Skilled migration changes to hold Australians back, employer group warns

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Western Australia mining
A 100-tonne tipper truck is loaded at Atlas Iron's Wodgina mine, about 100 km (62 miles) south of Port Headland in Western Australia June 23, 2010. Reuters/Tim Wimborne

The mining industry in Australia has thrown support behind plans to replace the 457 visa program with a temporary worker immigration scheme. However, employer group AMMA has expressed concerns that resource jobs will be at risk over the skilled migration changes.

AMMA chief executive Steve Knott has claimed that the changes would see the loss of specialists roles not trained for the nation. Although changes to skilled migration were painted as a saviour for Aussie jobs, they are likely to result to the opposite. Knott said the changes would hold Australians back.

“The reality is that some specific technologies crucial to projects have not been used in Australia before or for long enough for Australians to have developed the skills and experience to do the job,” he said, according to Australian Mining. It was like saying a specialist surgeon could not be brought into the country to operate because he is not Australian and that there must be an Australian who can get the work done, according to Knott.

The mining and business community said the effects of the changes will be minimal. The 457 Visa program has been a popular method for recruitment of skills required for the mining industry in Australia. The changes are slated to come into effect from next month.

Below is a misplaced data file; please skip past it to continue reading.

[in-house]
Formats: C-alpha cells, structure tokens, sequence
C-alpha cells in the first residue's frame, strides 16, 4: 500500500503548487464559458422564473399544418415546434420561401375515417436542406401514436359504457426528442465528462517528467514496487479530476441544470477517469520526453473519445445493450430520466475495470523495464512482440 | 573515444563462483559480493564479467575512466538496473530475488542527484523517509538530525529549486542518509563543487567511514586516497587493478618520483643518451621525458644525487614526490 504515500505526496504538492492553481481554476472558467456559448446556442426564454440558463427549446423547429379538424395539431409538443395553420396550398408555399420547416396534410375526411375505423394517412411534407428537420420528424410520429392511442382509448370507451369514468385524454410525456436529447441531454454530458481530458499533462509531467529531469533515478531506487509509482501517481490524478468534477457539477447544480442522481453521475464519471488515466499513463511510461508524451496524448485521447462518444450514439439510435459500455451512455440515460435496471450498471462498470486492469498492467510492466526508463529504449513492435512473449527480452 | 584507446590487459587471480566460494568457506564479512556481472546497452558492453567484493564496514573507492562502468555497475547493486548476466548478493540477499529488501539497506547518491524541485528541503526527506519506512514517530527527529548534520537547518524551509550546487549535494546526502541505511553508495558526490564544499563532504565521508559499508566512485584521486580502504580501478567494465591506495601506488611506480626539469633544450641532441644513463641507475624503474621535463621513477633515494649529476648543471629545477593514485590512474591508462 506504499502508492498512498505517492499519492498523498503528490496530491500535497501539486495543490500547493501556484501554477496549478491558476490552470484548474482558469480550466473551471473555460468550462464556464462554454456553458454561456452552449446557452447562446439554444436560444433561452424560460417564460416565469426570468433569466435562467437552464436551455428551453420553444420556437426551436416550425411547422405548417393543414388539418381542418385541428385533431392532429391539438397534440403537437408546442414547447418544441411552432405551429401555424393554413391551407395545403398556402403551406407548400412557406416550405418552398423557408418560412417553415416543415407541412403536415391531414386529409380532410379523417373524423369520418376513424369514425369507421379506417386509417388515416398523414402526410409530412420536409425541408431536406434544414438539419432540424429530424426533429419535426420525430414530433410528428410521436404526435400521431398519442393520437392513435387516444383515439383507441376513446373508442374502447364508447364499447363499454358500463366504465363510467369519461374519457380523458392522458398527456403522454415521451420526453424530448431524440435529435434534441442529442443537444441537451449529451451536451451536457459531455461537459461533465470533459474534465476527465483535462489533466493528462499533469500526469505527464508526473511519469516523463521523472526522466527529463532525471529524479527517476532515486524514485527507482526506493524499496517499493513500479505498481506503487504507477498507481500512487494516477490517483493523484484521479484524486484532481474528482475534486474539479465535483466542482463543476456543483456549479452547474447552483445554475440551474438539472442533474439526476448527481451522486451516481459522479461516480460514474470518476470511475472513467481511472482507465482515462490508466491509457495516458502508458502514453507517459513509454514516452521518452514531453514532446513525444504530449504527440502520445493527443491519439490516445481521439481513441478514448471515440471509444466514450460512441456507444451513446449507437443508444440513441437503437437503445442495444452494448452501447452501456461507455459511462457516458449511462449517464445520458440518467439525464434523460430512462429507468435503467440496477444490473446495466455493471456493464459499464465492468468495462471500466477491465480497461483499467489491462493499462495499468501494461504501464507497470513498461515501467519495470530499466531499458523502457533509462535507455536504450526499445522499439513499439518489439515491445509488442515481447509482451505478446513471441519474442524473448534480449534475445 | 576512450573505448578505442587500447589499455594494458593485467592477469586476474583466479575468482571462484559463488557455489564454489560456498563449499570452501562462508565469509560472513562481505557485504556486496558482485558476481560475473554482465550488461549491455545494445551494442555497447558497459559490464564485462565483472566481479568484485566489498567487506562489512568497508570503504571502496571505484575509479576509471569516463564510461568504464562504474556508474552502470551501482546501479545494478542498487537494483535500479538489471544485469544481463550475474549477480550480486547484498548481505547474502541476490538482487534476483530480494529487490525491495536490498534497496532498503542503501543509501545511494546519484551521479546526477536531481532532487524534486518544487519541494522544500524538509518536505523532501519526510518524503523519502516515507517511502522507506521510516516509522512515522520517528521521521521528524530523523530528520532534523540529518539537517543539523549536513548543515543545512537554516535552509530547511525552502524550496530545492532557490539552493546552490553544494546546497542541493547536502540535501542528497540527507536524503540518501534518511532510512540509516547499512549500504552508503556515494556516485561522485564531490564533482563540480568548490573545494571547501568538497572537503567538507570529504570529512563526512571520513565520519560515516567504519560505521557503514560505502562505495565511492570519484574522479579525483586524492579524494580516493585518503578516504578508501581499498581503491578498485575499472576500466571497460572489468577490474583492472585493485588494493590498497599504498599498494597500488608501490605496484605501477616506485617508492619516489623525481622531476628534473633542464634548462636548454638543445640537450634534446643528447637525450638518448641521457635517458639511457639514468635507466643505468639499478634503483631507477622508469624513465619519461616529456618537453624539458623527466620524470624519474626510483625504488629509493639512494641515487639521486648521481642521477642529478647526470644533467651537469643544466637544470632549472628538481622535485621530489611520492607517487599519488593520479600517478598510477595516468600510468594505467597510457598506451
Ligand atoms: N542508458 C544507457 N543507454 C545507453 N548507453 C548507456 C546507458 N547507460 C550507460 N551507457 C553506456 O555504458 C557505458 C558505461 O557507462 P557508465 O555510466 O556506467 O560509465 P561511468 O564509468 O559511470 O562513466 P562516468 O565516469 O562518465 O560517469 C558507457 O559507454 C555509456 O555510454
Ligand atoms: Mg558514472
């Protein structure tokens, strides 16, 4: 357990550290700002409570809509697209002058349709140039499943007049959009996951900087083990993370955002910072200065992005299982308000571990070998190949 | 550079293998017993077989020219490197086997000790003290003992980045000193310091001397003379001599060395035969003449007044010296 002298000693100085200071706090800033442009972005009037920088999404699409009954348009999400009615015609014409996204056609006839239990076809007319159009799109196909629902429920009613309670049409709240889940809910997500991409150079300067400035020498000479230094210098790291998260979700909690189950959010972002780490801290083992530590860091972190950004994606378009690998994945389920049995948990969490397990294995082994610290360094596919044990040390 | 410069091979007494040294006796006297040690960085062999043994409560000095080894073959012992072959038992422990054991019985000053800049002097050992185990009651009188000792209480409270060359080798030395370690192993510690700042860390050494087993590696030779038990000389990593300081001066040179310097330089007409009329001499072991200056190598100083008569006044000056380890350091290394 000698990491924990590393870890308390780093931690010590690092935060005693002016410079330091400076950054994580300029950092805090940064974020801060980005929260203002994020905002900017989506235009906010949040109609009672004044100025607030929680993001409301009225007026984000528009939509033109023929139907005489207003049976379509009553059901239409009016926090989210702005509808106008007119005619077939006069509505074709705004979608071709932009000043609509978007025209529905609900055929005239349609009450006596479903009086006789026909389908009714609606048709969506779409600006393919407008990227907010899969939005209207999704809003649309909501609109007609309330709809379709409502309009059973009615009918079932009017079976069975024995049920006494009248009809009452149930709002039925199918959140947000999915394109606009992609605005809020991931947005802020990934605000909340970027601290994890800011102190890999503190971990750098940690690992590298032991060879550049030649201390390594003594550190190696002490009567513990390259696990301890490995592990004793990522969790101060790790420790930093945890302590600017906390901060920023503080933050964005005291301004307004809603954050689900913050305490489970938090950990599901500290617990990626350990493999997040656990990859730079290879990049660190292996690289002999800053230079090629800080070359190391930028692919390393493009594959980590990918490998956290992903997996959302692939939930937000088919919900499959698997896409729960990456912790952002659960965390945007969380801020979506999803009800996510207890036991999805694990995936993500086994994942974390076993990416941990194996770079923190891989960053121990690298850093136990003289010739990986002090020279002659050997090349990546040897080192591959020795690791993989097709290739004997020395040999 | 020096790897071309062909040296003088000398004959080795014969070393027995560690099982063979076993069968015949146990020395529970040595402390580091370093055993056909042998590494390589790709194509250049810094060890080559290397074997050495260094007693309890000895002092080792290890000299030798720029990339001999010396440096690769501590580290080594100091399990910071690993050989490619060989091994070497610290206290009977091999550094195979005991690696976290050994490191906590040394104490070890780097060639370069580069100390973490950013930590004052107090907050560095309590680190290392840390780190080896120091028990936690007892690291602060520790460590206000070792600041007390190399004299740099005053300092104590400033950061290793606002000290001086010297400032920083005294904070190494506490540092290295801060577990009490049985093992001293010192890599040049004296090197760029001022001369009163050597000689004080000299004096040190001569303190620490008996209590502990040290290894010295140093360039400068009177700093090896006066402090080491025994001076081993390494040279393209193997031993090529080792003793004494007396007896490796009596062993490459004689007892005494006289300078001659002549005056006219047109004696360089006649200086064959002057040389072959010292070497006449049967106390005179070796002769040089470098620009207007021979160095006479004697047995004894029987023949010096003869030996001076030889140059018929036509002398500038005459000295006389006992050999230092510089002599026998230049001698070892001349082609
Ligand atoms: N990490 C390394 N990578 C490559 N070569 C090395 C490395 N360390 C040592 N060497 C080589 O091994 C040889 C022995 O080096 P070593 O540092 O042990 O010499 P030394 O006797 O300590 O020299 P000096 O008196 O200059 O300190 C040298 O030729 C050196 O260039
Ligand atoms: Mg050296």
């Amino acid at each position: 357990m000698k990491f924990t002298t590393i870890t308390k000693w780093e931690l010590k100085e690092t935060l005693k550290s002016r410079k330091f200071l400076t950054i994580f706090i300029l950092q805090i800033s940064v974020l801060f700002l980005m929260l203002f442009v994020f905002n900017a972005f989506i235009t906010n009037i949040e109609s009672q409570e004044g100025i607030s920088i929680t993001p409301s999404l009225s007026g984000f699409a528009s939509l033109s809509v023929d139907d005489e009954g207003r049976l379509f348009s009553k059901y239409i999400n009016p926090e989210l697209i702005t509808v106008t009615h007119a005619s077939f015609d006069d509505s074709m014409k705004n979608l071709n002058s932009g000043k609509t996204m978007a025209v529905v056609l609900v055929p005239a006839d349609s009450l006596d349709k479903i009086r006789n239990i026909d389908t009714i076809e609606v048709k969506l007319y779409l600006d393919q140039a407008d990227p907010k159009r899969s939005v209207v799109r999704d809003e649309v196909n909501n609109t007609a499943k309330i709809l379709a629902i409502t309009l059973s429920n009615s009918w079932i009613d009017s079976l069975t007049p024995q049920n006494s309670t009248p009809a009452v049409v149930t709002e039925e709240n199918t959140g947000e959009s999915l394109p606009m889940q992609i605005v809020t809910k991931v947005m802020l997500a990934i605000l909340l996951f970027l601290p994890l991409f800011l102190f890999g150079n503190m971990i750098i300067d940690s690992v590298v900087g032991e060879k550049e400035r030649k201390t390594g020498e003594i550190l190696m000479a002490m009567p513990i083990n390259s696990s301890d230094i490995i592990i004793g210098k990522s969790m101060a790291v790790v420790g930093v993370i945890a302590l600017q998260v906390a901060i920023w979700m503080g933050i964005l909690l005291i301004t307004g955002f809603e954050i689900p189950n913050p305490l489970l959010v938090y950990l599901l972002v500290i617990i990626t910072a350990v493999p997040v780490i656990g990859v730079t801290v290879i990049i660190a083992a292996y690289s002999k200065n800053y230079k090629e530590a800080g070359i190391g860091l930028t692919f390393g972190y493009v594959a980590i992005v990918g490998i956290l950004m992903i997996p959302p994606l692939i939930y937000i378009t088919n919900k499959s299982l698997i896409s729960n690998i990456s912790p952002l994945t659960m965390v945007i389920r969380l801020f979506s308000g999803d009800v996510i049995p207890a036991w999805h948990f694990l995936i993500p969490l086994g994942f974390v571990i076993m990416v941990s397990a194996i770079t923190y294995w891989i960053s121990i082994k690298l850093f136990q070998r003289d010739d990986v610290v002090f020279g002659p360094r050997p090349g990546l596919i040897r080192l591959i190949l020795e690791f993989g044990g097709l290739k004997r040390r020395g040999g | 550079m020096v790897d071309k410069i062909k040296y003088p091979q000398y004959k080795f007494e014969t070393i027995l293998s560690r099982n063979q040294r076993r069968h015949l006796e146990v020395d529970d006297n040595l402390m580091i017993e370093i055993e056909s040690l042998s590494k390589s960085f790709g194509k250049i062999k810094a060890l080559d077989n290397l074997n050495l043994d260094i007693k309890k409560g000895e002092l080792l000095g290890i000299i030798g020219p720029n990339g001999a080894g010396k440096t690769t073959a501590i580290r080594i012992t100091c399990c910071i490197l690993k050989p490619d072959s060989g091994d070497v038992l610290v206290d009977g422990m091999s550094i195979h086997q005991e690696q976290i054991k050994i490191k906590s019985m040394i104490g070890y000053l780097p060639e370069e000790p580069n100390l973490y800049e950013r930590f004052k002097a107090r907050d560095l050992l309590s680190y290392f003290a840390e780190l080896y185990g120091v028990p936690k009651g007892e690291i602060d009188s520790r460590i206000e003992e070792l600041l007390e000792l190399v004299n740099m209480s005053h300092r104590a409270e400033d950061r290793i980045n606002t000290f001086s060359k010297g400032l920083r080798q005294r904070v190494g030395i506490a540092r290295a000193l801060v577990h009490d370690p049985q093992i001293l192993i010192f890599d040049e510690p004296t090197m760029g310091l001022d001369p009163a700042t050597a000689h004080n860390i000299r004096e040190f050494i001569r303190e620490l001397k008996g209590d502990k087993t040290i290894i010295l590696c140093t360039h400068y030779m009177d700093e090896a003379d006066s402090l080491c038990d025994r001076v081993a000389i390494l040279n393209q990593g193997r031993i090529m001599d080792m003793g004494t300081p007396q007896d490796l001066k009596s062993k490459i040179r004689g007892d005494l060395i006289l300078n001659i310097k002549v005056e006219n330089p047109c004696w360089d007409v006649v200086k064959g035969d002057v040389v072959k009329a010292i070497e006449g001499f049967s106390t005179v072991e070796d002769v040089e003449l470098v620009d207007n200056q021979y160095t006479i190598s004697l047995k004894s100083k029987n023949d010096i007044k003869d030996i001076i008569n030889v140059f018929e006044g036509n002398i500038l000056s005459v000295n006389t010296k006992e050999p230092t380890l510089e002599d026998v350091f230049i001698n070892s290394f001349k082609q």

But Knott argued that it stops Australian’s ability to get access to the experience they need to further their careers, halts the development of industry and inevitably holds Australia back as a nation. Over the past five years, applications for 457 visas in Australia’s resources industry have dropped substantially. Based on figures from the Department of Immigration, it fell from 6,630 in 2011-12 to 230 in 2016-17.

In other news, a report by Deloitte Access Economics found the Great Barrier Reef supported 64,000 full time jobs. The report commissioned by the Great Barrier Reef Foundation measured the World Heritage listed area’s economic, social and iconic value.

The reef employs more people compared to companies like Telstra, National Australia Bank and Qantas. The mining industry creates 230,000 jobs.

The latest findings come amid a campaign by environmental groups against Adani’s new mega coal mine in Queensland. The project, they said, would cause threats to the reef. Greenpeace Climate and Energy campaigns director Nikola Casule said strong action on climate change would be the only thing that would save the reef, news.com.au reports.

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